Khashoggi's fiancee calls on world leaders to boycott G20 summit
Hatice Cengiz, the fiancee of slain journalist Jamal Khashoggi, has urged world leaders to boycott the G20 summit which will be hosted by Saudi Arabia later this month.
Speaking at this year's Logan Symposium, a biennial journalist-led event on surveillance and censorship, Cengiz said the awareness spread by journalists about Khashoggi's murder helped shed light on other abuses conducted by the kingdom, including the dire treatment of women activists and prisoners of conscience.
"The reason why Jamal's case is still significant is that you as journalists and I, as the witness of this incident, have not given up on following this case," Cengiz told the symposium in a pre-recorded message.
A royal family insider turned critic, Khashoggi was killed and dismembered at Saudi Arabia's consulate in Istanbul nearly two years ago, in a case that significantly tarnished the reputation of the kingdom's de facto ruler, Crown Prince Mohammed bin Salman (MBS).
The remains of Khashoggi, a former columnist for Middle East Eye and the Washington Post, have never been found.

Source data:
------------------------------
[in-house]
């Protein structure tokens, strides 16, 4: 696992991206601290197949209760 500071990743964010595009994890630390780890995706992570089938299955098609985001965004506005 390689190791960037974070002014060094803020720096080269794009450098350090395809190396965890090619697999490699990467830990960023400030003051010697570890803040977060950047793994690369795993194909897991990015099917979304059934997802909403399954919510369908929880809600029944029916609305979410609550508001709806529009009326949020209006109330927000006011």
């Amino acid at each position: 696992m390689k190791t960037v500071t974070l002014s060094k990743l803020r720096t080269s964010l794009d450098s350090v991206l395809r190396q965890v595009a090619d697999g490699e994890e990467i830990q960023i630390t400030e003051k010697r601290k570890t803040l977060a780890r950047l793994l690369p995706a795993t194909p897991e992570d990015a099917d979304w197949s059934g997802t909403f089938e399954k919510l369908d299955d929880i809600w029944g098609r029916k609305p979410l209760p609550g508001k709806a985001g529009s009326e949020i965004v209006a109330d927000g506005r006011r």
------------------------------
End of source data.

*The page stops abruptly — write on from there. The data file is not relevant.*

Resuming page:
"The awareness we generated upon Jamal's murder increased pressure on Saudi Arabia in relation to injustices such as ill-treatment of women and prisoners of thought," Cengiz said.
"I believe that this continued public pressure has a strong impact on realising justice for Jamal and others to be set free and punishment of the ones responsible for it."
Still, Cengiz noted that the decision to allow the kingdom to host the G20 summit showed the international community was allowing the kingdom to whitewash its abuses and present itself as a reforming power.
"The fact that the G20 summit is hosted by Saudi Arabia is giving a message that people continue their lives as if nothing has happened," she added.
The G20 summit, an annual meeting of the world's 20 largest economies, had been planned to showcase the ambitious modernisation drive of MBS. But the coronavirus pandemic forced the summit to go virtual, dashing Riyadh's hopes of showing off its latest modernisation projects.
In the run-up to the G20 summit, Nobel laureate economist Joseph Stiglitz criticised MBS over Khashoggi's murder and the imprisonment of women's rights activists.
During his address to the Think 20 (T20) summit last month, Stiglitz condemned the crown prince for allowing the individuals who killed Khashoggi to escape any criminal convictions.
The economist then held a moment of silence "in memory of Khashoggi and in honour of all those women being held in prison" by the Saudi authorities. The speech was immediately censored by Saudi Arabia.